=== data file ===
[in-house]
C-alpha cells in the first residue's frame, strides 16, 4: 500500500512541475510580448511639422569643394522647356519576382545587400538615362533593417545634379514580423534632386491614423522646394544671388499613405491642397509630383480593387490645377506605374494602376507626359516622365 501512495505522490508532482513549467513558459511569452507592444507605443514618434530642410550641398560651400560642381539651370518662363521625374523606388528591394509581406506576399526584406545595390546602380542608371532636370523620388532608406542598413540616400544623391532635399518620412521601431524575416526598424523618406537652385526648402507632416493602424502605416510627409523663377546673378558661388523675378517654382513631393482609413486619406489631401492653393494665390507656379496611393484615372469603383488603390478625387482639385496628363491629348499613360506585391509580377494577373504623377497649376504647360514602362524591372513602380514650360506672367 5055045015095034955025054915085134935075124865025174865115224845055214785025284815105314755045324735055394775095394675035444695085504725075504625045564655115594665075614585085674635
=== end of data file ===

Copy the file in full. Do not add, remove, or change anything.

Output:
[in-house]
C-alpha cells in the first residue's frame, strides 16, 4: 500500500512541475510580448511639422569643394522647356519576382545587400538615362533593417545634379514580423534632386491614423522646394544671388499613405491642397509630383480593387490645377506605374494602376507626359516622365 501512495505522490508532482513549467513558459511569452507592444507605443514618434530642410550641398560651400560642381539651370518662363521625374523606388528591394509581406506576399526584406545595390546602380542608371532636370523620388532608406542598413540616400544623391532635399518620412521601431524575416526598424523618406537652385526648402507632416493602424502605416510627409523663377546673378558661388523675378517654382513631393482609413486619406489631401492653393494665390507656379496611393484615372469603383488603390478625387482639385496628363491629348499613360506585391509580377494577373504623377497649376504647360514602362524591372513602380514650360506672367 5055045015095034955025054915085134935075124865025174865115224845055214785025284815105314755045324735055394775095394675035444695085504725075504625045564655115594665075614585085674635